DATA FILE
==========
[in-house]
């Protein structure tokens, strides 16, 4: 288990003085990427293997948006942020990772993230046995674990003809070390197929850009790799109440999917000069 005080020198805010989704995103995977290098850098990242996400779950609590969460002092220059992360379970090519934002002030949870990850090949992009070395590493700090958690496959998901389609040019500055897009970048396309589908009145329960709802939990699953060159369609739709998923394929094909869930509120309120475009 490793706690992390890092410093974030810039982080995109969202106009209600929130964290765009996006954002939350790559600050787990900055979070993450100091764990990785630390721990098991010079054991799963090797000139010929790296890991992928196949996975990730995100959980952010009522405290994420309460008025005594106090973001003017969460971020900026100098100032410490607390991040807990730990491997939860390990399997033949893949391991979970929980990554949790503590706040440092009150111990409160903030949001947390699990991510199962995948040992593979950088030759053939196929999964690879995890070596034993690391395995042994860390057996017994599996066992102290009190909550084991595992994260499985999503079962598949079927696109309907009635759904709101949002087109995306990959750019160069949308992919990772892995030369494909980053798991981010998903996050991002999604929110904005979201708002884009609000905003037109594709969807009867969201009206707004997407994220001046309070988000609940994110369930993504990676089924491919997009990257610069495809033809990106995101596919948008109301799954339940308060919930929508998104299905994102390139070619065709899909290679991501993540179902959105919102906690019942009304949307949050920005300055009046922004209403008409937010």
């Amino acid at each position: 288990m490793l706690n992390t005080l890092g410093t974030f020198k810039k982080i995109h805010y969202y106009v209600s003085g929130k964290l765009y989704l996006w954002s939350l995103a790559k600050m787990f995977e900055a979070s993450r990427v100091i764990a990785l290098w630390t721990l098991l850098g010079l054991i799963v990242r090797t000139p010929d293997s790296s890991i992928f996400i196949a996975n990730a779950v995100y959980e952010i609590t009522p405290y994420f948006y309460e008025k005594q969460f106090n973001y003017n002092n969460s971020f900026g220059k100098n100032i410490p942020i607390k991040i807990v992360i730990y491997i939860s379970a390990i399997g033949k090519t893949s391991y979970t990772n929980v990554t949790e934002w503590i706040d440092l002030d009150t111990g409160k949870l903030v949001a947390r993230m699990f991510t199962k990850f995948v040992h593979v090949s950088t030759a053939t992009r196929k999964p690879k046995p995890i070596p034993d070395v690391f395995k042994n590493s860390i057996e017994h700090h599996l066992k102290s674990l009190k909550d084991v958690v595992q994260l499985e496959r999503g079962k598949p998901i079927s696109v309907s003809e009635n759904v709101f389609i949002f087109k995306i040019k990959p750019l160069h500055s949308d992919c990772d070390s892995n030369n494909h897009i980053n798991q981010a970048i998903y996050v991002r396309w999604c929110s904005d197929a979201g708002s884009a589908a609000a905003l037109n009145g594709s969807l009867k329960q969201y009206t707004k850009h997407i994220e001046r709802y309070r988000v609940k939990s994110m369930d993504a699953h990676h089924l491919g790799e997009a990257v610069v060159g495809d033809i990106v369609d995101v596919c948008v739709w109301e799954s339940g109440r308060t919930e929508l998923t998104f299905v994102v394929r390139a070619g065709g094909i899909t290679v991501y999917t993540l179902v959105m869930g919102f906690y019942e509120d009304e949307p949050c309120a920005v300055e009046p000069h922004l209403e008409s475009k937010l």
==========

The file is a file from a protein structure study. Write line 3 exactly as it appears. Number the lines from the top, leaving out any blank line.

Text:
């Amino acid at each position: 288990m490793l706690n992390t005080l890092g410093t974030f020198k810039k982080i995109h805010y969202y106009v209600s003085g929130k964290l765009y989704l996006w954002s939350l995103a790559k600050m787990f995977e900055a979070s993450r990427v100091i764990a990785l290098w630390t721990l098991l850098g010079l054991i799963v990242r090797t000139p010929d293997s790296s890991i992928f996400i196949a996975n990730a779950v995100y959980e952010i609590t009522p405290y994420f948006y309460e008025k005594q969460f106090n973001y003017n002092n969460s971020f900026g220059k100098n100032i410490p942020i607390k991040i807990v992360i730990y491997i939860s379970a390990i399997g033949k090519t893949s391991y979970t990772n929980v990554t949790e934002w503590i706040d440092l002030d009150t111990g409160k949870l903030v949001a947390r993230m699990f991510t199962k990850f995948v040992h593979v090949s950088t030759a053939t992009r196929k999964p690879k046995p995890i070596p034993d070395v690391f395995k042994n590493s860390i057996e017994h700090h599996l066992k102290s674990l009190k909550d084991v958690v595992q994260l499985e496959r999503g079962k598949p998901i079927s696109v309907s003809e009635n759904v709101f389609i949002f087109k995306i040019k990959p750019l160069h500055s949308d992919c990772d070390s892995n030369n494909h897009i980053n798991q981010a970048i998903y996050v991002r396309w999604c929110s904005d197929a979201g708002s884009a589908a609000a905003l037109n009145g594709s969807l009867k329960q969201y009206t707004k850009h997407i994220e001046r709802y309070r988000v609940k939990s994110m369930d993504a699953h990676h089924l491919g790799e997009a990257v610069v060159g495809d033809i990106v369609d995101v596919c948008v739709w109301e799954s339940g109440r308060t919930e929508l998923t998104f299905v994102v394929r390139a070619g065709g094909i899909t290679v991501y999917t993540l179902v959105m869930g919102f906690y019942e509120d009304e949307p949050c309120a920005v300055e009046p000069h922004l209403e008409s475009k937010l």